4

Ask a lawyer. Anyone here would be remiss for providing concrete advice on this unless they are a lawyer. A few things to keep in mind: Always ask permission. I've never been turned down but would hate to find out what it's like to have an angry composer, artist or well known public figure sue for damages. I think that it's Harry Fox that owns the ...


3

The answer depends on where you got the voice of the sports commentator: If you hire someone for the purpose of your recording, then you own the copyright, and your use of the sound recording does not infringe on your own rights. If you use a recording of a sports commentator that is in the public domain, then there is no copyright to infringe. Whether a ...


2

To recap, we are considering the question of whether the minor key theme in Mahler's Sixth Symphony, Andante Moderato movement, is similar to the subsequent composition of either or both of the two melodic themes in Rodrigo's Concierto de Aranjuez, Adagio (the second movement in this work), so similar as to support a hypothesis that Rodrigo unconsciously ...


2

Fair use laws in the U.S. are middling-ly clear imo, but I find Fair-dealing laws in Canada less so. Europe and the UK have their own similar frameworks. Generally, it depends on how/why you are using the recording (parody, education, etc.), how much of it you are using etc. If you think people will hear your song and that you will earn money from it, then ...


1

THIS IS NOT LEGAL ADVICE AND MAY CONTAIN FACTUAL ERRORS WITH RESPECT TO THE LAW. PLEASE CONTACT A LAWYER SPECIALIZING IN COPYRIGHT FOR LEGAL ADVICE. Normally we don’t answer legal questions here but I think this one is simple enough to give basic context. Music in the public domain may be used by anyone for any purpose. Want to arrange JS Bach 24 preludes ...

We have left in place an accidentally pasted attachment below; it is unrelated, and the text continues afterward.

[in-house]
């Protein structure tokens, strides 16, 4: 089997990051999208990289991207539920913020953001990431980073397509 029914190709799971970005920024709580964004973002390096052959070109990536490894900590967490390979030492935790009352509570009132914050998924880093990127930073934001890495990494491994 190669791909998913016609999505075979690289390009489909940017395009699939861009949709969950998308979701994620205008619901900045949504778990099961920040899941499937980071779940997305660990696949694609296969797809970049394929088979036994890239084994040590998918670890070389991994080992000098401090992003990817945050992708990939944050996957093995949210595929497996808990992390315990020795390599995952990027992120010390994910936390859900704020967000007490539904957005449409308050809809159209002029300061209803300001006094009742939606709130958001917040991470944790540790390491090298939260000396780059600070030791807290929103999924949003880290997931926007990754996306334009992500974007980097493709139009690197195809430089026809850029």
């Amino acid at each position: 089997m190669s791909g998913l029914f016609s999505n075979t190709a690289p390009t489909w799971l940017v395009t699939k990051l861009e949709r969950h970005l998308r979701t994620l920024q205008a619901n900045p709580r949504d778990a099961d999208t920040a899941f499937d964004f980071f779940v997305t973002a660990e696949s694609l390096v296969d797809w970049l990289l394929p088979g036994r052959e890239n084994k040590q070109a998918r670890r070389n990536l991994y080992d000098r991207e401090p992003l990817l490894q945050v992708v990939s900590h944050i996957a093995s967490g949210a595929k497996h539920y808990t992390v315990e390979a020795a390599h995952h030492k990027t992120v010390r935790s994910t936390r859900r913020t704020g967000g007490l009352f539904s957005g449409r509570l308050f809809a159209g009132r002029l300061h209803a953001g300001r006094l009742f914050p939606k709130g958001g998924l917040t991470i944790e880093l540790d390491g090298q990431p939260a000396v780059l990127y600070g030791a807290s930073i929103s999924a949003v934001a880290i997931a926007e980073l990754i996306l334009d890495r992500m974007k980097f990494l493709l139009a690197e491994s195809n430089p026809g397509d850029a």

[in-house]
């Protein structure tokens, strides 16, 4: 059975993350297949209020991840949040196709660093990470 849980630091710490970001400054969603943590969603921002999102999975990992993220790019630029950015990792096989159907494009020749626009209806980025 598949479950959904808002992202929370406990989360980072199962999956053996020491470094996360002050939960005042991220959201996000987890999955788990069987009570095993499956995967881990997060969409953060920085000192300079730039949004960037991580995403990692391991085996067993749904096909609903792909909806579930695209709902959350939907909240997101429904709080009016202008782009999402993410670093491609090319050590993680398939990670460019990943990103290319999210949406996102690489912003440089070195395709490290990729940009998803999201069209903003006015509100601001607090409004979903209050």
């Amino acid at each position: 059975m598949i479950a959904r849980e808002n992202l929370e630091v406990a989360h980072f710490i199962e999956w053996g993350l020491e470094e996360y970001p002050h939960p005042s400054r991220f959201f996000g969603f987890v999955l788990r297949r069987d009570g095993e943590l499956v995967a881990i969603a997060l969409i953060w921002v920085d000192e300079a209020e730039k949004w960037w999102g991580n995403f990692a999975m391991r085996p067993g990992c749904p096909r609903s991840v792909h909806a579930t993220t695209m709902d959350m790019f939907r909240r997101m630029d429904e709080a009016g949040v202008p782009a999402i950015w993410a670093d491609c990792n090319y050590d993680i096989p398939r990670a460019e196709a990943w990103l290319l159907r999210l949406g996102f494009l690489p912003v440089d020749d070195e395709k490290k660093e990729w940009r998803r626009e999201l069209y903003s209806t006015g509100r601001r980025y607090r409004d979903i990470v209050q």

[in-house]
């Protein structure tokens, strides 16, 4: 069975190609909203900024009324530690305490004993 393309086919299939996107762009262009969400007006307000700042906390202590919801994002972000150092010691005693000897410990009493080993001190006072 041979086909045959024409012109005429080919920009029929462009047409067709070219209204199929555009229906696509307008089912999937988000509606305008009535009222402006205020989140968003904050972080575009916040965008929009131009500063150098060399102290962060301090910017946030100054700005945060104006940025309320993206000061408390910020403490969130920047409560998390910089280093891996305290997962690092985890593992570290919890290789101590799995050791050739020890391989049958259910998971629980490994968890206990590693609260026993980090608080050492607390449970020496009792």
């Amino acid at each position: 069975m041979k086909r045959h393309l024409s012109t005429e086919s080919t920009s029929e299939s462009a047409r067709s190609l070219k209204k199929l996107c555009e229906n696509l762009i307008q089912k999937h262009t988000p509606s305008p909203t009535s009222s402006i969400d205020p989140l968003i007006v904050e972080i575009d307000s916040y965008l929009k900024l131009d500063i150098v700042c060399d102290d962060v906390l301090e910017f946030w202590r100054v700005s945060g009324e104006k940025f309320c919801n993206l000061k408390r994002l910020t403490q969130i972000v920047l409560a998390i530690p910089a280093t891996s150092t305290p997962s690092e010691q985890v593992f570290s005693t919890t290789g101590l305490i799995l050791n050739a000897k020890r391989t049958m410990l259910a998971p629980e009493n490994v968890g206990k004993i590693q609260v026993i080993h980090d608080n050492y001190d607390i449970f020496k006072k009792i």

1

YouTube automatically scans videos for copyright violations, which can be either good or bad for you depending on what material you use. Depending on their agreement with the copyright owner, YouTube will either take the video down or direct the ad revenue to the copyright owner. So you can post your works to YouTube, but understand that they might get taken ...


1

The Giraffes? Giraffes! recording was released before the Daft Punk recording, but that doesn't necessarily tell us when either was written. To me the obvious difference is with meters. Giraffes? Giraffes! mixes meters, but the Daft Punk stays in 4/4 time. It's hard to compare the tempos with different meters, but the Giraffes? Giraffes! track feels ...


1

Something simple and inexpensive is to put a recording and the music into a registered / recorded delivery envelope, and post it to yourself. Then you will always have proof of when that song was born. Anyone plagiarising it at a later date can be shown proof that the song existed long before they 'wrote' it. Cheap and cheerful, as opposed to obtaining ...